Country: United States
Date: Summer 2009
How do nitrates accumulate in the soil?
Nitrates dissolve in water. Almost all nitrates are soluble. Water and the dissolved
nitrates get between the soil particles and stay there because of capillarity forces.
You probably know that sand holds a lot of water, yet water easily runs out of the sand
when the sand is filtered. Sand grains are relatively large, hard, sphere-like
particles. Capillary forces are relatively low.
Clay (another component of soil) holds water (and the nitrate ions) more strongly than
sand. Clay particles are relatively flat and they stack one atop another. If you
think of clay particles as a bunch of Post-It-Notes stuck together into a random pile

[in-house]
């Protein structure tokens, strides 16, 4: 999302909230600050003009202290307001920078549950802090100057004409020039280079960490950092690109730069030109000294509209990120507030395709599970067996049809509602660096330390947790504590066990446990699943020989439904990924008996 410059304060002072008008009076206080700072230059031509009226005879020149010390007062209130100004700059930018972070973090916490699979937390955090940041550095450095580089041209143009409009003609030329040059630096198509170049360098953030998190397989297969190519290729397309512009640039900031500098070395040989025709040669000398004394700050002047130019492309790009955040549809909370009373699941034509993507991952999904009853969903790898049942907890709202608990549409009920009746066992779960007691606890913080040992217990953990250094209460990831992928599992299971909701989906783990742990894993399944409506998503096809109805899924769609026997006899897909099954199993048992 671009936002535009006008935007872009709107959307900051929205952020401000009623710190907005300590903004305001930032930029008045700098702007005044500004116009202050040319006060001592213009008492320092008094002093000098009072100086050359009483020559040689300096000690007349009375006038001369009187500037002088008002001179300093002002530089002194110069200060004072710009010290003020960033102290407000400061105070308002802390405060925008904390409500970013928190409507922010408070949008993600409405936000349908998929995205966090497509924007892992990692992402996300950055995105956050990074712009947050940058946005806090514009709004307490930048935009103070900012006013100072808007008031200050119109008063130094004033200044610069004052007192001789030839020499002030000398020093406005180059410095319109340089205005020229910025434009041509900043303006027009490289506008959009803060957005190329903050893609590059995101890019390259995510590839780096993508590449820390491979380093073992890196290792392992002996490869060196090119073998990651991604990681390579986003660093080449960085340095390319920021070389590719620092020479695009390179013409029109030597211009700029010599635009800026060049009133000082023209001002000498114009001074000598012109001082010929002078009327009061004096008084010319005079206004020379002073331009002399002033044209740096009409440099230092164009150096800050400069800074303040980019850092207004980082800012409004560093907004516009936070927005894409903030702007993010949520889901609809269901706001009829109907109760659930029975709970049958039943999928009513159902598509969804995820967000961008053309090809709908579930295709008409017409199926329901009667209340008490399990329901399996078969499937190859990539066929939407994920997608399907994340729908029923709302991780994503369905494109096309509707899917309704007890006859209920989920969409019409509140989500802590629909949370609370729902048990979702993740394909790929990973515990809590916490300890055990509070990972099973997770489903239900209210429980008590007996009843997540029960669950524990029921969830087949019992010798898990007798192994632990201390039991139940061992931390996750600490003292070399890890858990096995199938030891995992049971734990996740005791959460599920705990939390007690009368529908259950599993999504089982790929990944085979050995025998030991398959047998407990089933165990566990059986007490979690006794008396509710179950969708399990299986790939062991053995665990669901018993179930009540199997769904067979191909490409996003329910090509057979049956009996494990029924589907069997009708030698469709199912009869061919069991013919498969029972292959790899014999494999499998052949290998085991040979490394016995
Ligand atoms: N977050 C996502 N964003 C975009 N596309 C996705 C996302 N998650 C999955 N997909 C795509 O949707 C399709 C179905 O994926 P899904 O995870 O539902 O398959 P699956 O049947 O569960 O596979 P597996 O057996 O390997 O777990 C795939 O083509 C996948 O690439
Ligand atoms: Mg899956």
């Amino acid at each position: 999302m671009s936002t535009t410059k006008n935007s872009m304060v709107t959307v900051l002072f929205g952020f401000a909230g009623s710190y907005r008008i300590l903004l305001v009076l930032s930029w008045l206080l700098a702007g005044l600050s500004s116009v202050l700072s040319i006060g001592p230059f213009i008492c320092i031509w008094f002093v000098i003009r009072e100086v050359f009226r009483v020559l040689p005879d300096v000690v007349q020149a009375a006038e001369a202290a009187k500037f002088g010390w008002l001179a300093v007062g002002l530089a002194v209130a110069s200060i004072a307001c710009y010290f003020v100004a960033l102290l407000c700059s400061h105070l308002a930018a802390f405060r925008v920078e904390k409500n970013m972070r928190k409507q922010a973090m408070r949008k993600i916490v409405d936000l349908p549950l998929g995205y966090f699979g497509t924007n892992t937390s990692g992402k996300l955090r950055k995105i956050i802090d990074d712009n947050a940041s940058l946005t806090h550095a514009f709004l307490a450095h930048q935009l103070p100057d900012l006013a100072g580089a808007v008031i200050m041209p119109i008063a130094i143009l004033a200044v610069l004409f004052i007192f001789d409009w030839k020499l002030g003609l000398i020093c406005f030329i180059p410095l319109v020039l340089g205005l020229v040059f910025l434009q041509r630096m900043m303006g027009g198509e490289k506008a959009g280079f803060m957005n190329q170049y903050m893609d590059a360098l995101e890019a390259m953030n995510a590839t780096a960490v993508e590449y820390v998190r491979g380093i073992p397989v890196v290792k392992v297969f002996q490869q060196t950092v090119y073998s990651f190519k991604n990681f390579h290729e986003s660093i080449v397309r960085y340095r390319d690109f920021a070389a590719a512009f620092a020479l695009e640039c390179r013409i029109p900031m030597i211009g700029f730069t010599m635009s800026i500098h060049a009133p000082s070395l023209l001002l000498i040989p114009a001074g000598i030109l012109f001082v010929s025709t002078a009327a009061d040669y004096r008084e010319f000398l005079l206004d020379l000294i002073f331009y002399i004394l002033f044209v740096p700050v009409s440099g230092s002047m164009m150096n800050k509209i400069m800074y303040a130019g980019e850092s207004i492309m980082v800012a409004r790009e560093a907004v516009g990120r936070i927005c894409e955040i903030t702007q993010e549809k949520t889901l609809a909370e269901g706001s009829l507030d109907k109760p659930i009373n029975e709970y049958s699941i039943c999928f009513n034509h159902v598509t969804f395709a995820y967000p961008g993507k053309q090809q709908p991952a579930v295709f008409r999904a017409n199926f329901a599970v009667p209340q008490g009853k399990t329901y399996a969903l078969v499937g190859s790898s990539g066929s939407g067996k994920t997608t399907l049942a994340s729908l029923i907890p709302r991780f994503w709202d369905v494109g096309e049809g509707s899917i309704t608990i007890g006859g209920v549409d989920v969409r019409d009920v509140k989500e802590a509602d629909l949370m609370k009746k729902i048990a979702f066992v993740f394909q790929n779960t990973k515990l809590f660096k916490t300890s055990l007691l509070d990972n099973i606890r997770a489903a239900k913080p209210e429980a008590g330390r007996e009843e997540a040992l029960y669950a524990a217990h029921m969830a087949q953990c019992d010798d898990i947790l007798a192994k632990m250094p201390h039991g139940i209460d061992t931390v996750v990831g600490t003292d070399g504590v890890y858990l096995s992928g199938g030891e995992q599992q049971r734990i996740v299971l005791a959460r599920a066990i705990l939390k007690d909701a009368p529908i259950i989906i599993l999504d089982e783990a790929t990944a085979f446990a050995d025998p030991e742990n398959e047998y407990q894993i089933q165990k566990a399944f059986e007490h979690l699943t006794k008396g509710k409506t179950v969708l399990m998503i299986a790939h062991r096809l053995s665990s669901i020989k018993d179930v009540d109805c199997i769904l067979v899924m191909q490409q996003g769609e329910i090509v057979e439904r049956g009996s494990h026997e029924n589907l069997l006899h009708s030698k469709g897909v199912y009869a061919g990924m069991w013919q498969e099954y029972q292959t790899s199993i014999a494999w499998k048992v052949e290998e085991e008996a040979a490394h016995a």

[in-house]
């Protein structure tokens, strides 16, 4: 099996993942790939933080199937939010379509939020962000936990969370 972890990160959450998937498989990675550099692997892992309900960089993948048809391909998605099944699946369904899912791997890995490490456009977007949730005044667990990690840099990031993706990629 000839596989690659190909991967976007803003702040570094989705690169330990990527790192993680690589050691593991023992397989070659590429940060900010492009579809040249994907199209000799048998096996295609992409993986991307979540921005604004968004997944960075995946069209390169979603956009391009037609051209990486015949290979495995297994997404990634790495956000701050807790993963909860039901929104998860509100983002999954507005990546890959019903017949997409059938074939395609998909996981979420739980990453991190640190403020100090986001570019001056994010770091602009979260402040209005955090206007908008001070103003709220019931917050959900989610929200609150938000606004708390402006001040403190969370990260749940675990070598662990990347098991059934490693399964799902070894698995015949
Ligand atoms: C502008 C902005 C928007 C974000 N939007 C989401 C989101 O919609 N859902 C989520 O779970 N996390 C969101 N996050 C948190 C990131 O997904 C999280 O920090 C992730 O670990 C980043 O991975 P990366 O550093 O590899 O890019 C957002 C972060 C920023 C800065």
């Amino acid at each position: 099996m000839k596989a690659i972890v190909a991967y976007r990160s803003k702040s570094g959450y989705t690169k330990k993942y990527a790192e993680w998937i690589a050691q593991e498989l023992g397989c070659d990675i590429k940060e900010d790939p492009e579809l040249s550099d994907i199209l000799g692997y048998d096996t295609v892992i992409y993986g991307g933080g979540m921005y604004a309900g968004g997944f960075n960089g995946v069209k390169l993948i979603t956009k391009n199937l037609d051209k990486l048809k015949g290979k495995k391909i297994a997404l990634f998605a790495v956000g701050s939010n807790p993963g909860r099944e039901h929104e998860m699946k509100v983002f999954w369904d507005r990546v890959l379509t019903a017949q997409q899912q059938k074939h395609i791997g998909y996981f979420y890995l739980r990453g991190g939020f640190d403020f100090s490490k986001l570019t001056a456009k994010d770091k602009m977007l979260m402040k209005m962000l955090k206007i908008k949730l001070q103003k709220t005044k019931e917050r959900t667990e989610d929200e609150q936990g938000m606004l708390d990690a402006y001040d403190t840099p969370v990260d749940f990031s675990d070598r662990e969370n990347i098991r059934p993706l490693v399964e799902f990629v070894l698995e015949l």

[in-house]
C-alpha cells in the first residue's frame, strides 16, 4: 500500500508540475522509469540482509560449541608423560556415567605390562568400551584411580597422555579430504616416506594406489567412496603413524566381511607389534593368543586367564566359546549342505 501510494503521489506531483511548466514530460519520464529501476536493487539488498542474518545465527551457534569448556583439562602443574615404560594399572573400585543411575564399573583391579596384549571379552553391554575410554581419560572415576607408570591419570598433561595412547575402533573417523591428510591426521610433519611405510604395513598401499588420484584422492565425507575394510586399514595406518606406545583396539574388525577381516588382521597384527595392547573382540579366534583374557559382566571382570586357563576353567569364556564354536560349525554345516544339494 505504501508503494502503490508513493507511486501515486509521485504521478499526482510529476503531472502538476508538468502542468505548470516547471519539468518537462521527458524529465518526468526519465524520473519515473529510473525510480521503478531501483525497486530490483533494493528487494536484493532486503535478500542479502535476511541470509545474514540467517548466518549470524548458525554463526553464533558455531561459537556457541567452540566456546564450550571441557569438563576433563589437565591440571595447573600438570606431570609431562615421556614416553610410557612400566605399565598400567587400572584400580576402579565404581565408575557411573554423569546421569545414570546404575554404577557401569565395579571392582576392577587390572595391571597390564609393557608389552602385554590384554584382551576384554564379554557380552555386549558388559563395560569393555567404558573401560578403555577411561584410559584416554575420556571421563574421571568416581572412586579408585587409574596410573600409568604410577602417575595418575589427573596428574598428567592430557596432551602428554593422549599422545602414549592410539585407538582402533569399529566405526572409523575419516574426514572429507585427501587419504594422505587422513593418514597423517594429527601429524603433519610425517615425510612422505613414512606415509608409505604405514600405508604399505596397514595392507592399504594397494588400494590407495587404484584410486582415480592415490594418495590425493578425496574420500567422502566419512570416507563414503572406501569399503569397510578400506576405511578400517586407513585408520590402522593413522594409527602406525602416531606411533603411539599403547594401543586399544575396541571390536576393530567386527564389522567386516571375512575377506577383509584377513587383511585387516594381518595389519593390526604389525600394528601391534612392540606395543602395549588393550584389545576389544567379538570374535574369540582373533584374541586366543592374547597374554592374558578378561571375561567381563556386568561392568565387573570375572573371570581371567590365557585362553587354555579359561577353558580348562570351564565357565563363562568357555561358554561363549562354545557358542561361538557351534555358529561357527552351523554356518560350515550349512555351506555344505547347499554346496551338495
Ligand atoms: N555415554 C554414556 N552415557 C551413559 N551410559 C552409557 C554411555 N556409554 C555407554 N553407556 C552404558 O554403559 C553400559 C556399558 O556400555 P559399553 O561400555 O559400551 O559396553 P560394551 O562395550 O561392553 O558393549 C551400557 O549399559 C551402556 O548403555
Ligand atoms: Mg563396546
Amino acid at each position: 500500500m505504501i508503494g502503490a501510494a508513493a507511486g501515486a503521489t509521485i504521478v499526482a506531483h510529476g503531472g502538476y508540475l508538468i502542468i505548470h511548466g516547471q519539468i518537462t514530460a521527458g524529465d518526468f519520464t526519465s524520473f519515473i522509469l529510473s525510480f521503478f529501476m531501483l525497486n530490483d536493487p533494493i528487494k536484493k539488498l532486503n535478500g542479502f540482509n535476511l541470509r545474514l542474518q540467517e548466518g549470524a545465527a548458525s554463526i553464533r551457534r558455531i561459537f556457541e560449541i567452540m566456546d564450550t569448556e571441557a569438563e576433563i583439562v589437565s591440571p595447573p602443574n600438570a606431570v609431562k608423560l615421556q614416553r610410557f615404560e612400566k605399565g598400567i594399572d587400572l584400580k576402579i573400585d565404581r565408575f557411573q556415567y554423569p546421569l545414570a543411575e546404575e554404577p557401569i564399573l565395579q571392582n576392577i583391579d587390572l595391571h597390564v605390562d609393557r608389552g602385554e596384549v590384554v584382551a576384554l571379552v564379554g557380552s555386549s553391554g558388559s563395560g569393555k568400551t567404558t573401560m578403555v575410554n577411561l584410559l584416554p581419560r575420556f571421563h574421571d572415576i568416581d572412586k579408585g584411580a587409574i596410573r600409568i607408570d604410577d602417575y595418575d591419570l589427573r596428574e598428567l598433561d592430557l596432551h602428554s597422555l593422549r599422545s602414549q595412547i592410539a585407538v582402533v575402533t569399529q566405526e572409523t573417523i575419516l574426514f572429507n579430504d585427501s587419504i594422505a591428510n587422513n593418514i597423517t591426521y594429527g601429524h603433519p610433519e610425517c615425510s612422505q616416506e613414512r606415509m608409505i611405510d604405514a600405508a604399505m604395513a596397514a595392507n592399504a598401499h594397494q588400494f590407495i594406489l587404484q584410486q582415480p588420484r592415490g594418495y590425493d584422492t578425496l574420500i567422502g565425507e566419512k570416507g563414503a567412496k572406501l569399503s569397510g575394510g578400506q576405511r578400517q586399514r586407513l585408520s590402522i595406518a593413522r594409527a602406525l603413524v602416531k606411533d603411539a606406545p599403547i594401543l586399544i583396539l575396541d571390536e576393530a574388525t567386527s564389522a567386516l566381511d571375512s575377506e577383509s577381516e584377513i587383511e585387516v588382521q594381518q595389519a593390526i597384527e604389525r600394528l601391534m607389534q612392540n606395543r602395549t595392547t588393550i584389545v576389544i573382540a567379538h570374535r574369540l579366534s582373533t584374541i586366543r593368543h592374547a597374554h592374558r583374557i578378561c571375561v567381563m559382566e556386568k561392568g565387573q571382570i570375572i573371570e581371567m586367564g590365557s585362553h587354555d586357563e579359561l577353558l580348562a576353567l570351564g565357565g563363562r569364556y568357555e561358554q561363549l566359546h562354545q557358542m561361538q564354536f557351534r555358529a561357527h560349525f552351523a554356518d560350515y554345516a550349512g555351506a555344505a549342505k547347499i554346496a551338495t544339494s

and think of sand as a bunch of marbles, you get the notion of how clay holds more
dissolved ions (nitrates included).
I give my Chemistry students a chart of solubilities. Cations on the left axis,
anions across the top axis. Every cell contains a code for solubility/insolubility.
The ions are common, everyday ions found in most chem labs. Almost all the nitrates,
and sodium and potassium compounds are soluble in water. There are so many different
soluble ionic compounds containing nitrates that the soils of the earth just get
inundated with them. Since so many soils contain a good portion of clay (that
really holds on to the water and the dissolved ions) that nitrate concentrations
Nitrates can occur from a number of sources, some "natural", others "manufactured".
I have not researched the topic, but surely nitrates are introduced into the soil
from chemical fertilizers. The ranges of sources range from many acres of farm
land and those green golf courses you see on TV.
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Update: June 2012